Moderation | Ed Slott and Company, LLC

Moderation

By Andy Ives, CFP®, AIF®
IRA Analyst
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Hypersensitivity to caffeine - this is my affliction. So much so that I limit myself to one energy drink per week. It must be opened before noon and should be nursed for a minimum of 90 minutes. Any violation could result in me trying to paint my house with one hand while simultaneously trimming the hedges with the other. In fact, it was on a business trip several years ago when I first identified my biological caffeine reaction. Energy drinks were relatively new to the market and I consumed “a few.” Without ever going to sleep, I distinctly remember aggressively ironing a shirt in my hotel room at 4:30 AM, wild-eyed, wondering, “What is the big deal with these energy drinks? I don’t feel any effects. Now, what else needs ironing?”

Everything in moderation. ‘Tis the key to a happy and balanced life, they say. This also holds true in the retirement world. Here are a handful of items one must monitor closely and consume with great care:

60-Day Rollovers. We are permitted one 60-day rollover per 365 days. The one-per-year rollover rule applies to IRA-to-IRA and Roth IRA-to-Roth IRA rollovers. Rollovers not subject to the restriction include plan-to-IRA, IRA-to-plan, and Roth conversions. If a person violates the one-per-year rule, they will be stuck with a distribution and will have to deal with any taxes and/or penalties due. Direct transfers are better. Offload the caffeine side effects to the custodian.

Roth Conversions. Some people can drink coffee all day and sleep like a baby. Some people can convert $1,000,000 from a traditional IRA to a Roth in a single year and pay the taxes without blinking. For the rest of us, Roth conversions should be consumed in moderation. Be sure to understand the ramifications of a conversion prior to the transaction, because there is no way to reverse it later. What “stealth” taxes might a conversion create? Would a partial conversion be the way to go? It is not illegal to chug a gallon of Roth conversions in one sitting. However, sipping on conversions over a few years may well be a better choice.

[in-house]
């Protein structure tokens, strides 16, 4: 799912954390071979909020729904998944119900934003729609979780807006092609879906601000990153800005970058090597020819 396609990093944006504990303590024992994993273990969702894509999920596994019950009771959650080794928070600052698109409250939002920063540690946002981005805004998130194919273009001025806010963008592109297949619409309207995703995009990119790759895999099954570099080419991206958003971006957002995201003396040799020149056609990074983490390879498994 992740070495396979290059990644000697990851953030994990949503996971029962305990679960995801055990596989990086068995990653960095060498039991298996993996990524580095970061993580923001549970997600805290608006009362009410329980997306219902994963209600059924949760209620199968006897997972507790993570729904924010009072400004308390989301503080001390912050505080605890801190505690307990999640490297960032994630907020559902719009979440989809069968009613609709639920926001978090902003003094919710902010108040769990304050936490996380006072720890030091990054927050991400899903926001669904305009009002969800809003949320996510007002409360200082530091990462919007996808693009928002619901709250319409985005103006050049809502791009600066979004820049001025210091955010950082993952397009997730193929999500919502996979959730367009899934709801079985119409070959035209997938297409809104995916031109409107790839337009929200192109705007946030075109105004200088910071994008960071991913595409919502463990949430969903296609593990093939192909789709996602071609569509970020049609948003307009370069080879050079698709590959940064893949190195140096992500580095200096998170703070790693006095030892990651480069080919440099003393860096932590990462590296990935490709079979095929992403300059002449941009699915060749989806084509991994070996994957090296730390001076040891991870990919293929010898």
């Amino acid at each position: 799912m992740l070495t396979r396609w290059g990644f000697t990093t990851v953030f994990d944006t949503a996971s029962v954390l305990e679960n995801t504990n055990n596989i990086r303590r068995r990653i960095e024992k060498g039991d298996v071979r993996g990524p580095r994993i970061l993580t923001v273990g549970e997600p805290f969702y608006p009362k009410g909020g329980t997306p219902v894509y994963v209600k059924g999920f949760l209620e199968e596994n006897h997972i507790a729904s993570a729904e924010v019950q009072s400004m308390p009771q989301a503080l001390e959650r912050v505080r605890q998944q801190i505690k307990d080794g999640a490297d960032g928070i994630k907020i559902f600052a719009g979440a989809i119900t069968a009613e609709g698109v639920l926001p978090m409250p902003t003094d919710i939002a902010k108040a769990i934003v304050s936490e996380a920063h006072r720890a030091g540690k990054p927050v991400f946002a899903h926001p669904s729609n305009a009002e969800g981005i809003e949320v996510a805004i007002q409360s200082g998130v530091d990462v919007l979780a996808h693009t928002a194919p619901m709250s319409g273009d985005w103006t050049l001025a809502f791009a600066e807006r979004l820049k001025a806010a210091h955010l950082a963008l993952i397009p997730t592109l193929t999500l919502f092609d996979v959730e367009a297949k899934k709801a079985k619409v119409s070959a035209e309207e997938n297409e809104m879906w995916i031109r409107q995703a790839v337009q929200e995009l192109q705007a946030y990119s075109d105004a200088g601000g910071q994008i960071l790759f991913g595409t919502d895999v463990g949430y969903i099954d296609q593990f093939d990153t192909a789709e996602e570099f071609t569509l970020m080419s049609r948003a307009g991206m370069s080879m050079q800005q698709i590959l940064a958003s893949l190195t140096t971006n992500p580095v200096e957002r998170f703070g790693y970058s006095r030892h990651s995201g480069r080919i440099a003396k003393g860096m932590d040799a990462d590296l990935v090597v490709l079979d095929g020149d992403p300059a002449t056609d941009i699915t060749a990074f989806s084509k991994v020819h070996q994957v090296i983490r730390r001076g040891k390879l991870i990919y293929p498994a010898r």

Self-Directed Investments. Can I buy a beachfront condominium in Ft. Lauderdale with my IRA assets? Of course. Can I rent it out over the years and try to turn a profit when I sell it? Absolutely. Can my parents stay at the Ft. Lauderdale condo, even if they pay me rent? Nope. Prohibited transaction. Self-dealing. My entire IRA is now disqualified and deemed distributed. Now imagine if I had a dozen rental properties in my IRA along with an LLC that owned a local business. Without extreme oversight, the chance of me running afoul of the prohibited transaction rules has jumped exponentially. Nibble on IRA self-directed investments.

Peanut M&Ms. What if I bought a 2-pound bag of…oops, wrong article. Moderation here may well be impossible.

401(k) Plan Loans. Some 401(k) plans do not allow loans. Other allow multiple. The maximum amount you can borrow is $50,000 or 50% of your vested account balance, whichever is less. The loan typically must be repaid within five years. If you have two or three outstanding 401(k) loans, and your paycheck keeps getting dinged with automatic deductions to cover the repayments, it becomes a vicious circle fraught with potential defaults. Tread lightly. 401(k) plan loans should not be devoured like Peanut M&Ms.

Avoid being the over-caffeinated person in a hotel room aggressively ironing a shirt in the wee hours. Monitor your intake. Show restraint. Moderation is imperative.

 


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